DIAMONDS are FOREVER
Rebecca Kleefisch visits Kesslers for Employee Ownership Month

By Alex Beld - Conley News Service

Oct. 13, 2016

Lt. Gov. Rebecca Kleefisch smiles as she speaks with Richard Kessler, left, and lead diamond setter Abe Mok of Milwaukee in the goldsmith area Tuesday morning at Kesslers Diamonds in Germantown.
John Ehlke/Daily News
>>VIew slideshow of Lt. Governor Rebecca Kleefisch's visit

GERMANTOWN — Wisconsin Lt. Governor Rebecca Kleefisch visited the employee-owned Kesslers Diamonds on Tuesday to show support for the business during Employee Ownership Month.

Kesslers has been 49 percent employee-owned since 2011 and is expected to become 100 percent employee-owned some time in 2017.

Founder Richard Kessler said the transaction would have happened sooner, but the company has grown quickly, adding several stores in the last few years.

Kessler began to look into planning his succession in 2007-08 and found it would be easier to pass cash on to his kids rather than the business.

Selling the stock to the employees is the route he chose to accomplish this.

Richard Kessler shows Lt. Gov. Rebecca Kleefisch the goldsmith area Tuesday morning at Kesslers Diamonds in Germantown.
John Ehlke/Daily News

Only one of his kids works at Kesslers, which would have left three owners who aren’t involved in the business.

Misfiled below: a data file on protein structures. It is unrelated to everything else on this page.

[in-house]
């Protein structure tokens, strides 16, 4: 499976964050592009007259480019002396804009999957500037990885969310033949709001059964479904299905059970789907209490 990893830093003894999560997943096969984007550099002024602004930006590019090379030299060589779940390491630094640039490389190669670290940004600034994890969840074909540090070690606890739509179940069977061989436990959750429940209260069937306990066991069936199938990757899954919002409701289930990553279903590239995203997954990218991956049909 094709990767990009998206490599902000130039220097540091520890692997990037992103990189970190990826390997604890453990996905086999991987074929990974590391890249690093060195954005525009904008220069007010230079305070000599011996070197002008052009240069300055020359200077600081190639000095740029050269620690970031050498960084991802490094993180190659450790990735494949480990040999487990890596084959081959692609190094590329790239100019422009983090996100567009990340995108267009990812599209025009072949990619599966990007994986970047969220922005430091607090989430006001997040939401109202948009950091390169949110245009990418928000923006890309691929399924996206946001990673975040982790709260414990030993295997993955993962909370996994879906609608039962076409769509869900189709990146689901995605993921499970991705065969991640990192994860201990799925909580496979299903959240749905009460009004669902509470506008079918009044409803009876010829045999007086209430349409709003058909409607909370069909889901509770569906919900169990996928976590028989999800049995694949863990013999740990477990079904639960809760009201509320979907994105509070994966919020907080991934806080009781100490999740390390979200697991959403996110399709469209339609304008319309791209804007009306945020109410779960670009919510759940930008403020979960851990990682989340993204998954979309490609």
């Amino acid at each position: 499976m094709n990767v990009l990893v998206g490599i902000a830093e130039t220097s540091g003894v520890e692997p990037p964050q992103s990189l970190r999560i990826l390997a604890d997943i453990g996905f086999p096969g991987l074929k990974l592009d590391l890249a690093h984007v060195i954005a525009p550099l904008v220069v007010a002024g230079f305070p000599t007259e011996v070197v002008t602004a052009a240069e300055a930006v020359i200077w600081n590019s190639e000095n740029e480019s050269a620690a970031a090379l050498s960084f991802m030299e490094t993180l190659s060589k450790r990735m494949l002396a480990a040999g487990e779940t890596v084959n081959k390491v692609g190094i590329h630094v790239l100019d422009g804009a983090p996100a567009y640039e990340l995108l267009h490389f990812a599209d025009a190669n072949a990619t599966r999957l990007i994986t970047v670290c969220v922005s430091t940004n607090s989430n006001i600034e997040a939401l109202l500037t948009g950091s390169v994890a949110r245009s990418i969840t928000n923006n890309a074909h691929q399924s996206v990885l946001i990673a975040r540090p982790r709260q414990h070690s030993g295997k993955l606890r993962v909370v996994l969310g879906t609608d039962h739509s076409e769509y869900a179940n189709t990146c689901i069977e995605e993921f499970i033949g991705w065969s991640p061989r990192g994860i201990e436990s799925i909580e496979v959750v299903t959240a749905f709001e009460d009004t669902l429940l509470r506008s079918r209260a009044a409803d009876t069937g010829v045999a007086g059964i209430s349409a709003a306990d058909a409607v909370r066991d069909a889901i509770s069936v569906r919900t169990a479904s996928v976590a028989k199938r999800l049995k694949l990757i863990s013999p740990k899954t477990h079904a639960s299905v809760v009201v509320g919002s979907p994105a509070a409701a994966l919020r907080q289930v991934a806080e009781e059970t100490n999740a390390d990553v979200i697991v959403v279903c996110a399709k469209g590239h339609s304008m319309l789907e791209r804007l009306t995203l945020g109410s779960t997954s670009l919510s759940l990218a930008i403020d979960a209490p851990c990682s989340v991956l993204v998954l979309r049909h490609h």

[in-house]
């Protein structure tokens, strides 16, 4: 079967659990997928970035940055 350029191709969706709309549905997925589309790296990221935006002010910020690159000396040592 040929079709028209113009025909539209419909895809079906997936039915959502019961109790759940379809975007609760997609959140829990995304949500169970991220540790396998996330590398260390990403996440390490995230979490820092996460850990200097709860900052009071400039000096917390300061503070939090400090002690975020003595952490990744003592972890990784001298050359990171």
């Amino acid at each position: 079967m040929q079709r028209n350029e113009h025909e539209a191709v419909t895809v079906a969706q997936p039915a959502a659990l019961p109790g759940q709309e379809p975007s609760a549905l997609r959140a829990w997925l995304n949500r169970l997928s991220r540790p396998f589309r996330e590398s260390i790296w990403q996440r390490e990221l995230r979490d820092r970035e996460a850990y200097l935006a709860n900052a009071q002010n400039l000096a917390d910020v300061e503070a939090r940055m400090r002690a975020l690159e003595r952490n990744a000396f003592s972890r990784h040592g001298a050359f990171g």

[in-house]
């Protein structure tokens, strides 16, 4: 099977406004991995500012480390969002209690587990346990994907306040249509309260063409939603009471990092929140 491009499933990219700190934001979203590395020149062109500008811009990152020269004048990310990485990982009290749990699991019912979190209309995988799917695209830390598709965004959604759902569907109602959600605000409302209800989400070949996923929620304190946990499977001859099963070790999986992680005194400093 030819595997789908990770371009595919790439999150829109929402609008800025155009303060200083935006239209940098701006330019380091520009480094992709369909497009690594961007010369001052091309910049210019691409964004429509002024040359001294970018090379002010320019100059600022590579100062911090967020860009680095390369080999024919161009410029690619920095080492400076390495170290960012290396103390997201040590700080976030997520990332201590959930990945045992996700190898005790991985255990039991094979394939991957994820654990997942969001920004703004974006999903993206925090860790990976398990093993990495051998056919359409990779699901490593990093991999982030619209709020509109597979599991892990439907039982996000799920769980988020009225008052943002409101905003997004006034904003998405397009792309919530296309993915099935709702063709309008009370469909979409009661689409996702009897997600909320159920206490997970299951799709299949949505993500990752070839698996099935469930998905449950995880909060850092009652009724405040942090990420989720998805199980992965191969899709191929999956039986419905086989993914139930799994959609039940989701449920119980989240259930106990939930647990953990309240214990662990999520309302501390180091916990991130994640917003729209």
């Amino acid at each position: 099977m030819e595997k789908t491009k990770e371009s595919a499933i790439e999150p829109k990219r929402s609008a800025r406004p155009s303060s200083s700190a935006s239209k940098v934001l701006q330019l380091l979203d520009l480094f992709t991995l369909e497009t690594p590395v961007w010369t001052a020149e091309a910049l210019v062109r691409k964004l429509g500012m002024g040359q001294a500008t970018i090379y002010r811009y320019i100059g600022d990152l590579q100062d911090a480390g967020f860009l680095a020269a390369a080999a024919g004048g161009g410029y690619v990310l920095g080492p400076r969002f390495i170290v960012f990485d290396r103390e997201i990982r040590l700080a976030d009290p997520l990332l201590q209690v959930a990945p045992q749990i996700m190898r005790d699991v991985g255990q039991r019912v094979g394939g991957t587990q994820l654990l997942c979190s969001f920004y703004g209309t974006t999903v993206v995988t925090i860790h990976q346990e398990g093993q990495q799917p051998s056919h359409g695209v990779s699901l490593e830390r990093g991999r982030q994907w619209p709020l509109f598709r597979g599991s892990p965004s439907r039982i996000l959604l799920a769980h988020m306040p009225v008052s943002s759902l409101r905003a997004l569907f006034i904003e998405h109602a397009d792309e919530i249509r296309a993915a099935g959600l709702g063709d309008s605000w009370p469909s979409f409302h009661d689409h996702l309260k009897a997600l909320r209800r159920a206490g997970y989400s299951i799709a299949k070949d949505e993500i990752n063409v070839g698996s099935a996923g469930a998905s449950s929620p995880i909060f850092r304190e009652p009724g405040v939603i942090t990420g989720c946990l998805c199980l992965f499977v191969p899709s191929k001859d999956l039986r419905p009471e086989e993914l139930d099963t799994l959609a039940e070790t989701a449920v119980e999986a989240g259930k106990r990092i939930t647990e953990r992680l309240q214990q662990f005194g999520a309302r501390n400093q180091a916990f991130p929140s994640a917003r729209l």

Kessler said this would leave them looking at the bottom line, rather than focus on the customer. “Trying to pass on a business is really difficult,” he added.

So when Kessler made the choice to give the company to the employees, it became the only employee stock ownership plan jewelry retailer in North America.

“I have an allegiance to this type of company,” Kleefisch said during her visit. “These jobs will probably never go away.”

Assistant team leader Ashley Hennecke said the feeling of ownership is nice and the company is team-based, even in sales.

Richard Kessler Tuesday morning at Kesslers Diamonds in Germantown.
John Ehlke/Daily News

Employees also think more about how their actions will affect the success of the company.

“You think a little harder about spending money,” lead diamond setter Abe Monk said.

Through their warranty and the occasional mistake working with diamonds, Kesslers spends about $500,000 a year replacing jewelry. The company is working through training to reduce this number.

“There are folks who are perhaps not as invested in the bottom line as you are,” Kleefisch said. She also stated companies like Kesslers are an integral part of the economy and she hopes to see more in the state.

Email: abeld@conleynet.com